Bill Gates: Secret government data requests should be curbed

The Microsoft co-founder calls for balance when using gag orders to prevent users from knowing about US government requests to access their data.

Katie Collins Senior European Correspondent
Katie a UK-based news reporter and features writer. Officially, she is CNET's European correspondent, covering tech policy and Big Tech in the EU and UK. Unofficially, she serves as CNET's Taylor Swift correspondent. You can also find her writing about tech for good, ethics and human rights, the climate crisis, robots, travel and digital culture. She was once described a "living synth" by London's Evening Standard for having a microchip injected into her hand.
Katie Collins

Bill Gates supports Microsoft, which is suing the US government.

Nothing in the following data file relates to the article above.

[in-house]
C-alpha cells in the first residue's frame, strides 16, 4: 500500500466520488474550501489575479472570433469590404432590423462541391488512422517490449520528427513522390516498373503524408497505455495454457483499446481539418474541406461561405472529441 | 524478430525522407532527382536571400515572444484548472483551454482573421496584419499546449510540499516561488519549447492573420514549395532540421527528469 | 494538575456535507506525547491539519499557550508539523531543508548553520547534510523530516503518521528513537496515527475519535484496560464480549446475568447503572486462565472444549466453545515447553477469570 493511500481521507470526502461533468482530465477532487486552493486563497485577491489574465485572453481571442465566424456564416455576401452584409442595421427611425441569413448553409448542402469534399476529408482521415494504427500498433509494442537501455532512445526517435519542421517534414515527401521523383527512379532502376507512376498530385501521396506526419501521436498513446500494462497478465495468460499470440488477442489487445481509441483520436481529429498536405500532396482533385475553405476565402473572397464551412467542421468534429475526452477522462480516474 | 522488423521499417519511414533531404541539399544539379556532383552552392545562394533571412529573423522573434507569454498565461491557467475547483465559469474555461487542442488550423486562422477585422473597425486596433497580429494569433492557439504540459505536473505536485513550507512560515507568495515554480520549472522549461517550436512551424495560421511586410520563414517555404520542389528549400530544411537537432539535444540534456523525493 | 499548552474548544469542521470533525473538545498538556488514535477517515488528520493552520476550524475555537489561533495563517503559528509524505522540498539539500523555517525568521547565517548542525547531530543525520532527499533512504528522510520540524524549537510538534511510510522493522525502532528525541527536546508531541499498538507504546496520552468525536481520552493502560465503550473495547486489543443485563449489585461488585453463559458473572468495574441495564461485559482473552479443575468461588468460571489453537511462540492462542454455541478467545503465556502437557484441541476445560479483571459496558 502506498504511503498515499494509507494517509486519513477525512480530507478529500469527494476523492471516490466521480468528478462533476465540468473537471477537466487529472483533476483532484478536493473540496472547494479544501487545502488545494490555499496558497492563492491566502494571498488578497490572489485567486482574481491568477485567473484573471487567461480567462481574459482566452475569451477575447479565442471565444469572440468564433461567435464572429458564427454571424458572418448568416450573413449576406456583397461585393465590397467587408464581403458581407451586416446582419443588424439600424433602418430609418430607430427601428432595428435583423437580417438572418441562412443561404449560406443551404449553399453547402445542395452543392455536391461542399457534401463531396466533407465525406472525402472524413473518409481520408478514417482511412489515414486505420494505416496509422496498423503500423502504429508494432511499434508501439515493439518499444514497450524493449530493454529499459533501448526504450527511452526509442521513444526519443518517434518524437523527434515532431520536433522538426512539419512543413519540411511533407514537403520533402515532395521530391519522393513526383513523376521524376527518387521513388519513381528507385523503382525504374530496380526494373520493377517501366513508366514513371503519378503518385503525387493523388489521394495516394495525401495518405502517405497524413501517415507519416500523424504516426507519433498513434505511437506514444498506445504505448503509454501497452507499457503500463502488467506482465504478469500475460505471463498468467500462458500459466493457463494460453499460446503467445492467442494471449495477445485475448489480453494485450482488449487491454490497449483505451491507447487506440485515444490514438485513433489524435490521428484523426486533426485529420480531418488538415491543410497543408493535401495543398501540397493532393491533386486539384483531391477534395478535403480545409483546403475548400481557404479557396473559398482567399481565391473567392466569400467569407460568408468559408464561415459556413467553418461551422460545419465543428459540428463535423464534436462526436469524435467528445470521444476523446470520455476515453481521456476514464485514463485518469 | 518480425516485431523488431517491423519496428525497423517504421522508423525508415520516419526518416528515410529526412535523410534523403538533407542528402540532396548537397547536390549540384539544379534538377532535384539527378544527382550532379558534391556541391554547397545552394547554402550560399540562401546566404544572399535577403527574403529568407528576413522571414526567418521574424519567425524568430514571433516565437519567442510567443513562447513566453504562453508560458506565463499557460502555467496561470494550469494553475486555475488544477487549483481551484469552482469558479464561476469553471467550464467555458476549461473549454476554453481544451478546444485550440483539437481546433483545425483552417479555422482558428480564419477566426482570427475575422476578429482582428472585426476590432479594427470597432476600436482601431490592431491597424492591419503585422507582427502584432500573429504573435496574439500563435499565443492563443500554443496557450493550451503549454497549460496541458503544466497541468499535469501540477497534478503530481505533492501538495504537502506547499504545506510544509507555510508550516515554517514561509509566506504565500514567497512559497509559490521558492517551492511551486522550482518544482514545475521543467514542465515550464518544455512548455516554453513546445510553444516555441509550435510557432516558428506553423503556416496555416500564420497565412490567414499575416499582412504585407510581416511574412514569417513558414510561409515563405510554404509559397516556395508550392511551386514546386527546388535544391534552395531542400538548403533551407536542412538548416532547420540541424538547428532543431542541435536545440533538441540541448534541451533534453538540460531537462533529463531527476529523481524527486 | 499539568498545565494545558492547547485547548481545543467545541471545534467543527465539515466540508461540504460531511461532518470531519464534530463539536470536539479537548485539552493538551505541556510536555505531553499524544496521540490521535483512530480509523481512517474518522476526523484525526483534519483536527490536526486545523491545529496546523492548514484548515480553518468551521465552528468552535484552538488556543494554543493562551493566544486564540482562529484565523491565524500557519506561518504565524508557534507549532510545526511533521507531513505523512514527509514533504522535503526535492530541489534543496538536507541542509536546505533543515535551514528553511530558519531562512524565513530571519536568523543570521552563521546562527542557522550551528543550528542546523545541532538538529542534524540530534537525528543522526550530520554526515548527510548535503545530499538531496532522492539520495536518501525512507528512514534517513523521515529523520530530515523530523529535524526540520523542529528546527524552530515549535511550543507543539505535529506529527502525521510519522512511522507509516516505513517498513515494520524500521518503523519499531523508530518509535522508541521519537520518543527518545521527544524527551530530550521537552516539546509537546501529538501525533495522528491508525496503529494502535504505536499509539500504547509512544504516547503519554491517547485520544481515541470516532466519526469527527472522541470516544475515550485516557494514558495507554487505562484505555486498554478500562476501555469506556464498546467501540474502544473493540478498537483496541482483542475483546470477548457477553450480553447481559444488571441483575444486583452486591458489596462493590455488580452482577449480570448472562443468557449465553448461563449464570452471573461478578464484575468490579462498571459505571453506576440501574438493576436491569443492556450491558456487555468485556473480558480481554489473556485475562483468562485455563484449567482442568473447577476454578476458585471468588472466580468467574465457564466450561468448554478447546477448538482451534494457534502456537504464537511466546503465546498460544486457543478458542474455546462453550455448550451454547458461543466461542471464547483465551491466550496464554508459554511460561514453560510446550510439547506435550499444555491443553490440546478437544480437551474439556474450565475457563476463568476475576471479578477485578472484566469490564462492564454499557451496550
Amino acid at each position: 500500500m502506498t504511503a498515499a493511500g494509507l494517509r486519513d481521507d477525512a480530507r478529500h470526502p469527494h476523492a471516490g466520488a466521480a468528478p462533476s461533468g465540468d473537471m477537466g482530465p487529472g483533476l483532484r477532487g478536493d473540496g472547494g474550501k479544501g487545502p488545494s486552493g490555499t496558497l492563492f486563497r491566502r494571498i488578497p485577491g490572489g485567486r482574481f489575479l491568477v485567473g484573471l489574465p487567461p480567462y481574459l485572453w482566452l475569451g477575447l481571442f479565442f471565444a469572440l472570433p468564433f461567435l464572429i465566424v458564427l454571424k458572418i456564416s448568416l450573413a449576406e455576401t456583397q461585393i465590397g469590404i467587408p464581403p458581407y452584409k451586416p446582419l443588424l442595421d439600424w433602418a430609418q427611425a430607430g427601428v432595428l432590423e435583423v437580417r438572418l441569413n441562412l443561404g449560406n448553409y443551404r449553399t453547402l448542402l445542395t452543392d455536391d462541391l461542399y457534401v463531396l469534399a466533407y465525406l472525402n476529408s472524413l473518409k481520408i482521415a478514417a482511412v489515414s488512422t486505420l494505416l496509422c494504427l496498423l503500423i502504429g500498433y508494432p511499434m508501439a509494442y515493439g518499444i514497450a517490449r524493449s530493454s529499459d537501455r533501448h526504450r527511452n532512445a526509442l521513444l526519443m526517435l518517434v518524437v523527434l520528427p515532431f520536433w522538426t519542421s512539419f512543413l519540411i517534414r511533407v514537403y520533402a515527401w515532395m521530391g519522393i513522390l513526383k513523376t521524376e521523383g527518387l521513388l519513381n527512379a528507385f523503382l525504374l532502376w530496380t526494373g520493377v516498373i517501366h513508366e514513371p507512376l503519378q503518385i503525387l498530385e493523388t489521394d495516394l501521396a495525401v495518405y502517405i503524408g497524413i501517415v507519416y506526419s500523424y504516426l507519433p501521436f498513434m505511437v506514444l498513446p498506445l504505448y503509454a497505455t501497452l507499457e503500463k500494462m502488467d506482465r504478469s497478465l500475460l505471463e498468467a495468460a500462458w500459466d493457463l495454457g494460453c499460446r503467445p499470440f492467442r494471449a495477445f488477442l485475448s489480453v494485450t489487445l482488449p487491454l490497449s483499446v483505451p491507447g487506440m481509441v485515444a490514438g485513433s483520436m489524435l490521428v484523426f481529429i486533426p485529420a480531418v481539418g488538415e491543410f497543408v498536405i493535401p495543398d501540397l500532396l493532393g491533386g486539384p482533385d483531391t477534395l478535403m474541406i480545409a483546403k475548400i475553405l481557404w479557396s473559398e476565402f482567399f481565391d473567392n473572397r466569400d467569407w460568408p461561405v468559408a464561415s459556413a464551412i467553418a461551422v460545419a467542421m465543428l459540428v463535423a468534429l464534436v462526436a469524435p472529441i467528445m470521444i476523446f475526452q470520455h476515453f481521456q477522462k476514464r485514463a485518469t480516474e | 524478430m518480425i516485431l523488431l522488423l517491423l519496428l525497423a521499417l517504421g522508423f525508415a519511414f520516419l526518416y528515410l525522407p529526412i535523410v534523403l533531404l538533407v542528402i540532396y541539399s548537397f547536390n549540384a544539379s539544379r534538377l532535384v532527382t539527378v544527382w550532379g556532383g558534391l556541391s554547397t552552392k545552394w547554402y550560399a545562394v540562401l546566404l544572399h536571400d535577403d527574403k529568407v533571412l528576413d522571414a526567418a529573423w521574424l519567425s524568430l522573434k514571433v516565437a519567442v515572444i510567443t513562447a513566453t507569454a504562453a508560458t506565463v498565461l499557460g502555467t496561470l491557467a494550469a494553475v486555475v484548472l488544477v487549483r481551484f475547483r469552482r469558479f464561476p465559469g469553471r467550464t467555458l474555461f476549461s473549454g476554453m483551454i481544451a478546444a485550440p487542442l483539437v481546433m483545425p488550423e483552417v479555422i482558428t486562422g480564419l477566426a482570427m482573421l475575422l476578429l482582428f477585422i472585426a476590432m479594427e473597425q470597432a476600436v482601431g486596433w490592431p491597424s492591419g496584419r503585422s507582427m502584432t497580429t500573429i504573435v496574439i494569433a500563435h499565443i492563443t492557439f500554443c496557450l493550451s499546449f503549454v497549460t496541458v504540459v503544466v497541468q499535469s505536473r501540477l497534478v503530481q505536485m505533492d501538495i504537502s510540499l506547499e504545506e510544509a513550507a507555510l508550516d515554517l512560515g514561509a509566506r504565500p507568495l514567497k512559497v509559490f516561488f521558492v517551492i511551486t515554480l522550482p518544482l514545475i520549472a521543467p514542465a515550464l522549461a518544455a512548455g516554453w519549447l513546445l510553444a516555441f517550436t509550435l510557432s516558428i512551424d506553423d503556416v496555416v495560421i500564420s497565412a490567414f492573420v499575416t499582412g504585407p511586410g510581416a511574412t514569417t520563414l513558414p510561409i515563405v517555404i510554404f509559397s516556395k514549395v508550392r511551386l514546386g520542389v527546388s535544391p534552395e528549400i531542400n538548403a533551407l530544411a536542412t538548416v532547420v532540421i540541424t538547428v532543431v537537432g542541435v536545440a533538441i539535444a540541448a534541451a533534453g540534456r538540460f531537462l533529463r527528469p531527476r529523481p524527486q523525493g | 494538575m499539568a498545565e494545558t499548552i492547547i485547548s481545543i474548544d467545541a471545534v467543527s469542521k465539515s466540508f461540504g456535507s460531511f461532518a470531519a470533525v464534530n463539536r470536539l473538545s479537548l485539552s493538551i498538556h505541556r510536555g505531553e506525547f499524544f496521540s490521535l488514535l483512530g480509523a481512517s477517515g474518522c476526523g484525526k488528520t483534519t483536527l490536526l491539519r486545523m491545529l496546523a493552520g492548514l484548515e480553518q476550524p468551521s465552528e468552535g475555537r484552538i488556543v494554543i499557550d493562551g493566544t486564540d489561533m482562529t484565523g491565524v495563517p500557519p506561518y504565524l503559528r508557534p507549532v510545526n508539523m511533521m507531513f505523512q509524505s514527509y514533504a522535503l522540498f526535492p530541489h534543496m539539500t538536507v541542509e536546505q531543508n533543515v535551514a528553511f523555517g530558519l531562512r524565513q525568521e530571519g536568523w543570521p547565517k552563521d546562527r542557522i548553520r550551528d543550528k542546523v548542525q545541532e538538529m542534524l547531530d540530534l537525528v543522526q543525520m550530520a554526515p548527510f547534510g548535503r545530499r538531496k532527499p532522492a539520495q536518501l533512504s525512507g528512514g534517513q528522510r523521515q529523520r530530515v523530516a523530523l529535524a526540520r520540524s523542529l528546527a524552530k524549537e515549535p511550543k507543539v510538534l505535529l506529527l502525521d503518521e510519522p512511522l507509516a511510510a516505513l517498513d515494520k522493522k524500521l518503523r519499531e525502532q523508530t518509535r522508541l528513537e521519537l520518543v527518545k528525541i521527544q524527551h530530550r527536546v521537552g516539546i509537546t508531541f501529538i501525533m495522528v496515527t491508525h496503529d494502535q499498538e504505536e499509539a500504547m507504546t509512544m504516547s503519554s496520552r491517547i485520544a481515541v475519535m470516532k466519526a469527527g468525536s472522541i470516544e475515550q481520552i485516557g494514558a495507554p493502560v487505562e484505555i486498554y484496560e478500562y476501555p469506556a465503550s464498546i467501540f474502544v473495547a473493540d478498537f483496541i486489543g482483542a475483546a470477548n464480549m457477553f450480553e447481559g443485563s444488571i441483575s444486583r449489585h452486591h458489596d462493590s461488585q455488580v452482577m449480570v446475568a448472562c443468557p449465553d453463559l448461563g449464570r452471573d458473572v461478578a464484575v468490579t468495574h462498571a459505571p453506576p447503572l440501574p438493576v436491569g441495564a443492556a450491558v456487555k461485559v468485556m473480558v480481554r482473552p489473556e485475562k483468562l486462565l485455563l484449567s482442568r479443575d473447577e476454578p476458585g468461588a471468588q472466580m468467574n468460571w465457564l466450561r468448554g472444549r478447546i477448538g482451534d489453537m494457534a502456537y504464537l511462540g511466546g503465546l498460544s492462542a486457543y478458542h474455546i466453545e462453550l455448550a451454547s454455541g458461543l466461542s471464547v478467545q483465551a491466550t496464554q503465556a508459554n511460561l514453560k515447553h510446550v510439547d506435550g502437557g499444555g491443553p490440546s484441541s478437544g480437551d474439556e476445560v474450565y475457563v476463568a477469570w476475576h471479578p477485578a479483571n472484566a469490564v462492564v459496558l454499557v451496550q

Bloomberg/Screenshot by Chris Matyszczyk/CNET

Microsoft co-founder Bill Gates on Monday expressed his support for the company's wish to inform customers about government requests for their data.

Despite not being an "absolutist," Gates said gag orders should not automatically be imposed when federal agencies seek access to emails and documents. Instead, privacy advocates and law enforcement should collaborate to strike "the perfect balance," Reuters reports him saying at an event hosted by the publication in Washington.

"There probably are some cases where [the government] should be able to go in covertly and get information about a company's email," he said, adding that Microsoft believes these should be "extraordinary."

Microsoft filed a lawsuit in federal court last week arguing that gag orders stopping it from informing customers about government requests violate the US constitution.

Microsoft did not immediately respond to a request for comment.